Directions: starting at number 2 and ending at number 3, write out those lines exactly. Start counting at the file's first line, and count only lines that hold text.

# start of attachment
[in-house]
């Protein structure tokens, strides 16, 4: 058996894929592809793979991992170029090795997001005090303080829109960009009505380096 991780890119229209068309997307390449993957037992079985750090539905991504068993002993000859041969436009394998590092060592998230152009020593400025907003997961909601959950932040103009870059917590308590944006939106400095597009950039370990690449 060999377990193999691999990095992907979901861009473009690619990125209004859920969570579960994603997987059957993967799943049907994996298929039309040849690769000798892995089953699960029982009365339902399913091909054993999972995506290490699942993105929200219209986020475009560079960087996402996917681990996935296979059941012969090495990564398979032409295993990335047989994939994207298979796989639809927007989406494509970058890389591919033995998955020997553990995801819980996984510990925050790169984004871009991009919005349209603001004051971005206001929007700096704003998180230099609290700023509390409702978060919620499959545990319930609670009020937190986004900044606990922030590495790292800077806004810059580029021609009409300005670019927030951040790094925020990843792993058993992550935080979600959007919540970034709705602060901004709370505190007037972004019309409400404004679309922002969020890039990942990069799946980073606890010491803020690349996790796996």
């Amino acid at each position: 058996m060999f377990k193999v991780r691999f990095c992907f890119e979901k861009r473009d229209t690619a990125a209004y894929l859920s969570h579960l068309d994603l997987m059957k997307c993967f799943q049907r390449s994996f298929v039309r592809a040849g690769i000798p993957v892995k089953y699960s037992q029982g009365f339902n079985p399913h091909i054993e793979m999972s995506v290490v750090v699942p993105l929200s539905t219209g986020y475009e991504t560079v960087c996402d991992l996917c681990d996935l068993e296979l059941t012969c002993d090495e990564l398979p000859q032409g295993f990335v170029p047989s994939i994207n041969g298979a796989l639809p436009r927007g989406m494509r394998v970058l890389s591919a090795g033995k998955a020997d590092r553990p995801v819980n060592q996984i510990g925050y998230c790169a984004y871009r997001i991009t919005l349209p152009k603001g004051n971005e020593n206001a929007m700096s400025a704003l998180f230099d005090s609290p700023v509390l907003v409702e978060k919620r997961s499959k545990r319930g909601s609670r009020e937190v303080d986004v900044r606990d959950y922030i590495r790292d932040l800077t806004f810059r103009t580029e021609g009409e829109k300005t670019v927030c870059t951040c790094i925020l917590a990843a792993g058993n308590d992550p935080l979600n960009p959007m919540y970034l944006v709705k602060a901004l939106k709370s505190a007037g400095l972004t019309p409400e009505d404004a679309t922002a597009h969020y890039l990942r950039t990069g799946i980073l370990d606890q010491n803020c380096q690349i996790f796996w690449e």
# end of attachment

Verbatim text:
């Protein structure tokens, strides 16, 4: 058996894929592809793979991992170029090795997001005090303080829109960009009505380096 991780890119229209068309997307390449993957037992079985750090539905991504068993002993000859041969436009394998590092060592998230152009020593400025907003997961909601959950932040103009870059917590308590944006939106400095597009950039370990690449 060999377990193999691999990095992907979901861009473009690619990125209004859920969570579960994603997987059957993967799943049907994996298929039309040849690769000798892995089953699960029982009365339902399913091909054993999972995506290490699942993105929200219209986020475009560079960087996402996917681990996935296979059941012969090495990564398979032409295993990335047989994939994207298979796989639809927007989406494509970058890389591919033995998955020997553990995801819980996984510990925050790169984004871009991009919005349209603001004051971005206001929007700096704003998180230099609290700023509390409702978060919620499959545990319930609670009020937190986004900044606990922030590495790292800077806004810059580029021609009409300005670019927030951040790094925020990843792993058993992550935080979600959007919540970034709705602060901004709370505190007037972004019309409400404004679309922002969020890039990942990069799946980073606890010491803020690349996790796996």
């Amino acid at each position: 058996m060999f377990k193999v991780r691999f990095c992907f890119e979901k861009r473009d229209t690619a990125a209004y894929l859920s969570h579960l068309d994603l997987m059957k997307c993967f799943q049907r390449s994996f298929v039309r592809a040849g690769i000798p993957v892995k089953y699960s037992q029982g009365f339902n079985p399913h091909i054993e793979m999972s995506v290490v750090v699942p993105l929200s539905t219209g986020y475009e991504t560079v960087c996402d991992l996917c681990d996935l068993e296979l059941t012969c002993d090495e990564l398979p000859q032409g295993f990335v170029p047989s994939i994207n041969g298979a796989l639809p436009r927007g989406m494509r394998v970058l890389s591919a090795g033995k998955a020997d590092r553990p995801v819980n060592q996984i510990g925050y998230c790169a984004y871009r997001i991009t919005l349209p152009k603001g004051n971005e020593n206001a929007m700096s400025a704003l998180f230099d005090s609290p700023v509390l907003v409702e978060k919620r997961s499959k545990r319930g909601s609670r009020e937190v303080d986004v900044r606990d959950y922030i590495r790292d932040l800077t806004f810059r103009t580029e021609g009409e829109k300005t670019v927030c870059t951040c790094i925020l917590a990843a792993g058993n308590d992550p935080l979600n960009p959007m919540y970034l944006v709705k602060a901004l939106k709370s505190a007037g400095l972004t019309p409400e009505d404004a679309t922002a597009h969020y890039l990942r950039t990069g799946i980073l370990d606890q010491n803020c380096q690349i996790f796996w690449e």